“At this time of year, there’s lots of dampness out there, and if the seed gets wet, they grow bacteria. People have to keep their feeders dry and clean, and keep the seed dry. That way, bacteria doesn’t have a chance to grow.”
A weekly cleaning of feeders and bird baths with a solution of one part bleach to ten parts water can keep feeders clean, but Mansfield and Daily both recommended removing feeders to take away gathering spots and potential disease vectors for these birds.
“What I have been telling people is you have to rest your feeders,” Daily said. “Anywhere there’s a big gathering of birds, they can spread diseases — just like us humans.”
Daily said there is plenty of other food sources available, even during the seemingly lean winter months.
“Let them forage on their own naturally; there’s plenty of food sources for them to find,” Daily said.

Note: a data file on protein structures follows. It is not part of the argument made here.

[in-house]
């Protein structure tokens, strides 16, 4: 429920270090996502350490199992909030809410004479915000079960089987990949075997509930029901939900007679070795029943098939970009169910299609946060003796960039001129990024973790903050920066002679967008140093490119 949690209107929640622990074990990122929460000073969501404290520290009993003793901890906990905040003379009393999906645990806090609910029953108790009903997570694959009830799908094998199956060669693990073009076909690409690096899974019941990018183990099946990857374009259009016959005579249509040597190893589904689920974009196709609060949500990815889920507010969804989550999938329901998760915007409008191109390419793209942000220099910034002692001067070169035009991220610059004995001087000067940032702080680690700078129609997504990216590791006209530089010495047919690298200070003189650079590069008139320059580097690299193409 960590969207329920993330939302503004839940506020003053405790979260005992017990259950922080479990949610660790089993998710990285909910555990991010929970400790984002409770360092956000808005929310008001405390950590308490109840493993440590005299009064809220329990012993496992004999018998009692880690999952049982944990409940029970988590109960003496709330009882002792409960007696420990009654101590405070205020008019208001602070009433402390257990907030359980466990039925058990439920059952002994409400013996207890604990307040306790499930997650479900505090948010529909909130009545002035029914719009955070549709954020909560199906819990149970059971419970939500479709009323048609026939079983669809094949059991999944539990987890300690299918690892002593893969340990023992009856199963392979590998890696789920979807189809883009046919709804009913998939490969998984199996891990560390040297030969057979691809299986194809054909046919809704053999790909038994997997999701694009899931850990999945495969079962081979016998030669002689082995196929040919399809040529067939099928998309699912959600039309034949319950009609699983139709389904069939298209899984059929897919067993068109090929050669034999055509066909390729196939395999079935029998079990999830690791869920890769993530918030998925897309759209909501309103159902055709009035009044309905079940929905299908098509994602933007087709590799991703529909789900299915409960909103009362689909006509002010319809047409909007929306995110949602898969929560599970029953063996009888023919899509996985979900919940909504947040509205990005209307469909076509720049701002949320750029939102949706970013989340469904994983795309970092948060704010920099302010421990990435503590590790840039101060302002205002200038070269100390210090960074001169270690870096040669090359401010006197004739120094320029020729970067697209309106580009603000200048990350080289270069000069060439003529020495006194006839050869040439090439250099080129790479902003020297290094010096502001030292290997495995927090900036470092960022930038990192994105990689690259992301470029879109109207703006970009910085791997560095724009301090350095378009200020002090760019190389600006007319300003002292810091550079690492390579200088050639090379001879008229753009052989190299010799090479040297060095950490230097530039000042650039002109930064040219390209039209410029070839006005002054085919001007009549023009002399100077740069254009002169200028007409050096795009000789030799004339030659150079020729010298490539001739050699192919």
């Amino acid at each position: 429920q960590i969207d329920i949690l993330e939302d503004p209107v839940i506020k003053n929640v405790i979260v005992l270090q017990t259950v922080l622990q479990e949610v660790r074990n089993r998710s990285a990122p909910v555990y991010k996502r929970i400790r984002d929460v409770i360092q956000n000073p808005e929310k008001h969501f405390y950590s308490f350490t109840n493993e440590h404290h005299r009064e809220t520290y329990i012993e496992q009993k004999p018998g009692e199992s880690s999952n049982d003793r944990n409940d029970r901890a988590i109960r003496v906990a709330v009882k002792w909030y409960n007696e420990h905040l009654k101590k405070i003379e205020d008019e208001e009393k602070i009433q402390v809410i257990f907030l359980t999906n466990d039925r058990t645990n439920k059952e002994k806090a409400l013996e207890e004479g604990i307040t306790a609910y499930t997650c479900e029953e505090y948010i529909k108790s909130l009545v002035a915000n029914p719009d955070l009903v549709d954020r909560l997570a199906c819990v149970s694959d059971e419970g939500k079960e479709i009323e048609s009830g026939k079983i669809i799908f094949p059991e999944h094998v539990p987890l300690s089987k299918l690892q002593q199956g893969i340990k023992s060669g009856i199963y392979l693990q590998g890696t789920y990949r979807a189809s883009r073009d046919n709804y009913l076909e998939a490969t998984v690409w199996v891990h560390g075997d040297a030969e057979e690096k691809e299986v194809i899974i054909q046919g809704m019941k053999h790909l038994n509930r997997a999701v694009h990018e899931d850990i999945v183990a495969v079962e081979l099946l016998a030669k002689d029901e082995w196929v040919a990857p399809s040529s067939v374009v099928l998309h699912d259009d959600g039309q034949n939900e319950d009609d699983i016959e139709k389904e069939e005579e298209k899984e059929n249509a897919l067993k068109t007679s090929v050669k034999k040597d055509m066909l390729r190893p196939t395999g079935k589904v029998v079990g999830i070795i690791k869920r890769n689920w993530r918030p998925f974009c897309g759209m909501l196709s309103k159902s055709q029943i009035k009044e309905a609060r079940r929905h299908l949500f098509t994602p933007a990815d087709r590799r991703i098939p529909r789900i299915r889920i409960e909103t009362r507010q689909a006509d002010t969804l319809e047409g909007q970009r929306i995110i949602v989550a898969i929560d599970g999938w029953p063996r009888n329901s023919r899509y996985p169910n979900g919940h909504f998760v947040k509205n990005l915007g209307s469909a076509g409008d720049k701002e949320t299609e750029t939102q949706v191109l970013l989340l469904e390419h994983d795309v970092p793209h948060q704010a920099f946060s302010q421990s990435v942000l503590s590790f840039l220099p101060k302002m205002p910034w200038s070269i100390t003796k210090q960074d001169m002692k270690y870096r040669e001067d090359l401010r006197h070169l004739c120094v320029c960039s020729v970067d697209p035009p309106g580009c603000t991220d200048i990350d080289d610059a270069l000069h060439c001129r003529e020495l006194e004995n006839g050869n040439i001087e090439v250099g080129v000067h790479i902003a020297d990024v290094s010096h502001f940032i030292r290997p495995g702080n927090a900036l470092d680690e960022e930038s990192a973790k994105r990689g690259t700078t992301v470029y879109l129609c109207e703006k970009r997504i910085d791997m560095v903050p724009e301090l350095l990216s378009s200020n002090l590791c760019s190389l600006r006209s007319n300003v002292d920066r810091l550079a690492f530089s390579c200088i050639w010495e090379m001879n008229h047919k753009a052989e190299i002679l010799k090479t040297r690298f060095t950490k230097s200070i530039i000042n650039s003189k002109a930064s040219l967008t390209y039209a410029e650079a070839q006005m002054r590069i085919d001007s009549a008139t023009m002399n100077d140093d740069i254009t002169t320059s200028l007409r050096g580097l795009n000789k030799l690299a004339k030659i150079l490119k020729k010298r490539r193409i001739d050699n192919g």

The spread of the disease this winter could be boosted by what appears to be a food-driven migration of winter-roaming finches — an anomaly where finches and other species that generally winter in the northern forests of Canada move south and are spotted in areas in larger numbers than in normal years.
This bird migration has been described by the National Audubon Society as “the biggest irruption of northern finches in recent history.”
Pine siskins and other finches are typically year-round residents on the Olympic Peninsula, owing to the region’s mild climate.
But numbers are up here, as well.